Lack of working capital, coupled
with high processing cost, has forced the government undertaking Kerala State
Cashew Development Corporation (KSCDC) to close down its factories. With the
closure of 30 factories run by the corporation about two months ago, 18,000
workers, mostly rural women, have been rendered jobless, R Chandrasekharan,
Chairman, KSCDC, told Business Line.
Chandrasekharan said the Corporation had been running the factories to provide employment to poor women in rural areas. They were operated on social, cultural and humanitarian considerations rather than profit motives, he said.
The Corporation has been
suffering losses ever since its inception in 1969. It has been providing
employment for only 88 days a year from 1969-70 to 2004-05. The total turnover
during the period was `1,394.73
crore while the loss incurred was `416.63
In a bid to raise the number of
working days, the government permitted the corporation to operate under the
principle of ‘Freedom with Responsibility’.
Because of the delay in getting
working capital from the government due to bureaucratic hurdles, the
corporation resorted to a method of “suppliers’ credit and buyers’ advance” and
operated factories for 222 days a year, he said. Following the introduction of
this method, the turnover increased substantially to `1,394.73 crore between 2005-06 and 2014-15 with a
total loss of `263.40 crore.
“When you purchase the raw cashew
nut on credit, naturally you have to pay a higher price. Similarly, when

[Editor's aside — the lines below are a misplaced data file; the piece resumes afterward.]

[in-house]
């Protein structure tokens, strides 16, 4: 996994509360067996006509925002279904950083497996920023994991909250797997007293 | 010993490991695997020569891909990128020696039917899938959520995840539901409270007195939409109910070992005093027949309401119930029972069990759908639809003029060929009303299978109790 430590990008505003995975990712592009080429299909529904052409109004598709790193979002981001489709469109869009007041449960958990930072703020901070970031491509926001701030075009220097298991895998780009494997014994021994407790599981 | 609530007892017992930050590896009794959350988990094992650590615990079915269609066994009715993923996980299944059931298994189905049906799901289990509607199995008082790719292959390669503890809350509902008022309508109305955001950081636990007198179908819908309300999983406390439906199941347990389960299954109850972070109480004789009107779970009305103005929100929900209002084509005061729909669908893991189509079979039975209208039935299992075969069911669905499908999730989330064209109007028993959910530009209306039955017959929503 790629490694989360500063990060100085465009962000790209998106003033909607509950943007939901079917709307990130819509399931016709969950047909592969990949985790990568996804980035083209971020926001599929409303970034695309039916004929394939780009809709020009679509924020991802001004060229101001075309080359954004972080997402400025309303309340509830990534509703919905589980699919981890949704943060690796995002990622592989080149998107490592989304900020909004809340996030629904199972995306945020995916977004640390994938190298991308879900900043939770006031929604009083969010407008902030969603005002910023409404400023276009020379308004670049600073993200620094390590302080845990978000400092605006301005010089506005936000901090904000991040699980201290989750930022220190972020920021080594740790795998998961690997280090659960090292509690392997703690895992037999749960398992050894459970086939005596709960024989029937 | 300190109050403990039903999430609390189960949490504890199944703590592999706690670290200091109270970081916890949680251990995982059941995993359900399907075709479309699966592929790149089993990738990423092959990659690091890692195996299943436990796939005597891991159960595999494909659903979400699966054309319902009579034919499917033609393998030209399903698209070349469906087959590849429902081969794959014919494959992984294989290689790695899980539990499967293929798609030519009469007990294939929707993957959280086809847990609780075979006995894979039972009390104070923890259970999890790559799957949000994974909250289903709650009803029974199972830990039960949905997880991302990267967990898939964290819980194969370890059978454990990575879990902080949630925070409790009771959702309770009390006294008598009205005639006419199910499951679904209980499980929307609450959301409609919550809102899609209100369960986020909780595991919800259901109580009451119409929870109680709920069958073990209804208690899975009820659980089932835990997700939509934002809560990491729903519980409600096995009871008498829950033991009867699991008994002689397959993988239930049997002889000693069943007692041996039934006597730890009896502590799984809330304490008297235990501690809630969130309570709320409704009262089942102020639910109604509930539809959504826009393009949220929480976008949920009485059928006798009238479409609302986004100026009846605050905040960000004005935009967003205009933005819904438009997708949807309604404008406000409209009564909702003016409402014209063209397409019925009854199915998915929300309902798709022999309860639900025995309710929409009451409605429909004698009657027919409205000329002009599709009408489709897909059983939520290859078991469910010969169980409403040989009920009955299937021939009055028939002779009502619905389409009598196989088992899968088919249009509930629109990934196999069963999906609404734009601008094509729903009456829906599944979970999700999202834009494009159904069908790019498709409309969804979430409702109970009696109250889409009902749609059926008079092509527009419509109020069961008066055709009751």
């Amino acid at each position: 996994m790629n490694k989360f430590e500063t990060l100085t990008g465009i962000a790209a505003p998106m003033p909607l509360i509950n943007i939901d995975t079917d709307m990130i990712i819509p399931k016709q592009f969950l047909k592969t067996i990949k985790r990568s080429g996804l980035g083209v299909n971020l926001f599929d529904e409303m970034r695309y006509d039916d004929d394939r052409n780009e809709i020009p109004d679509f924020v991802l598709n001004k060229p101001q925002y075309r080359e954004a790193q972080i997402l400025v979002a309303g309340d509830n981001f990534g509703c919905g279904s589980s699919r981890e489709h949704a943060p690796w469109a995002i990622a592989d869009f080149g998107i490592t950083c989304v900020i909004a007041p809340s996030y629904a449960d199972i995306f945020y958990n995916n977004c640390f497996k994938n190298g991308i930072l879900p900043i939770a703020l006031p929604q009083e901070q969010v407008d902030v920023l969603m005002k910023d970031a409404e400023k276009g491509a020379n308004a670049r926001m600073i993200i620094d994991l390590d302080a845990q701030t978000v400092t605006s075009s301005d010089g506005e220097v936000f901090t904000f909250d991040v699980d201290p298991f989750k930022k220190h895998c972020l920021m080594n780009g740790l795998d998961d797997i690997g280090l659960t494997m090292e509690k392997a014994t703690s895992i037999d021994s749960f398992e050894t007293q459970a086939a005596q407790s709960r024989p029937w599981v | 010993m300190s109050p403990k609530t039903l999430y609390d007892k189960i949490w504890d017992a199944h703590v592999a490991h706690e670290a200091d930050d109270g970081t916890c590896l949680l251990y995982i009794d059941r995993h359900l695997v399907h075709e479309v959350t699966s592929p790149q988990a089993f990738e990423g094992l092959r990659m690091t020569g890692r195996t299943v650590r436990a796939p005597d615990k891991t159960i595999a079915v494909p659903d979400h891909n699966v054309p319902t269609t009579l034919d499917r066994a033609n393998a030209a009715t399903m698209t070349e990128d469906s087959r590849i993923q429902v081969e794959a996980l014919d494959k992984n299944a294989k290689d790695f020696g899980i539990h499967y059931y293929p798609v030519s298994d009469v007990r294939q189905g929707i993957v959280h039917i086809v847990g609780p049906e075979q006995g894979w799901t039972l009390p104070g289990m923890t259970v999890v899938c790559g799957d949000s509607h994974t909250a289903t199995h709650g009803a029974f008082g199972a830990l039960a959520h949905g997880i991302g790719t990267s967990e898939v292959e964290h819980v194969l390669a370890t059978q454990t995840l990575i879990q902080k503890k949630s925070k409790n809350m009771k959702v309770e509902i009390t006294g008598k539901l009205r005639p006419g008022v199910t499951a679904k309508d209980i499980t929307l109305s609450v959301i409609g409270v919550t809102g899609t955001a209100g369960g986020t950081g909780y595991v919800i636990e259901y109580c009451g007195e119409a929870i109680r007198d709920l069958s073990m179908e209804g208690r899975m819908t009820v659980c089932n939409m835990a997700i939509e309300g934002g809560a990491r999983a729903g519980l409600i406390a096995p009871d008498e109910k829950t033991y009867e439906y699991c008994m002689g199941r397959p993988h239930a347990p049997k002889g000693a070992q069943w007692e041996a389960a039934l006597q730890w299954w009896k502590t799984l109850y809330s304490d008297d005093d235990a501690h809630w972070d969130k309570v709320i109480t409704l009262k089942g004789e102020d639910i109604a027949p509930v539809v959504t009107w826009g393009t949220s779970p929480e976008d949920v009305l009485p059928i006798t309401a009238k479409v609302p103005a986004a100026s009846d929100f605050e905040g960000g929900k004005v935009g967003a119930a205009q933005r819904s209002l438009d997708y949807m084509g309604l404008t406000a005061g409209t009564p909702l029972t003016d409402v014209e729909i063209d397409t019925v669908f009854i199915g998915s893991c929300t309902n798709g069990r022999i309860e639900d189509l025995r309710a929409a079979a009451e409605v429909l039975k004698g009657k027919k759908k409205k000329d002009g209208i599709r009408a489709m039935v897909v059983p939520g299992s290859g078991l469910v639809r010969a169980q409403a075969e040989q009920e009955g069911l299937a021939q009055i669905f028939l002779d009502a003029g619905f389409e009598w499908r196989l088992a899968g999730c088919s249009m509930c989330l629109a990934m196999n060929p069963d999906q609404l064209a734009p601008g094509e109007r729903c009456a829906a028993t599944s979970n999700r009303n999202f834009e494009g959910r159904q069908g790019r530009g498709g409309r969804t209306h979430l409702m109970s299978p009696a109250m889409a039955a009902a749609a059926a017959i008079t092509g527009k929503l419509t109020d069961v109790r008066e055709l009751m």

advance is taken from the prospective buyer you have to sell the kernel at a
lower price. The corporation had to follow this practice to keep the factories
running to provide employment to its workers,” a highly placed official said.
In the domestic market,
indigenously produced raw nut price was ruling at around `100 a kg while the cost of
imported raw nuts was around `70
According to Chandrasekharan, out
of 30 factories under the possession of the corporation, 10 belonged to the
government while 20 were taken over from the private sector. The Supreme Court
has ordered the transfer of 10 factories held by the Capex to the private
parties from whom they were taken over.
Non-provision of working capital
to the corporation for long and the consequent closure of the factories could
pave the way for the return of the other 20 factories also to private parties,
Chandrasekharan said. No- implementation of the revised wages in the
corporation-run factories would also help private processors, whose 700-odd
factories remain closed since April 1, not to implement the government’s
decision to hike the wages of an estimated three lakh workers, mostly women, he
He has urged the State government
to look into the matter and initiate steps to save the interests of thousands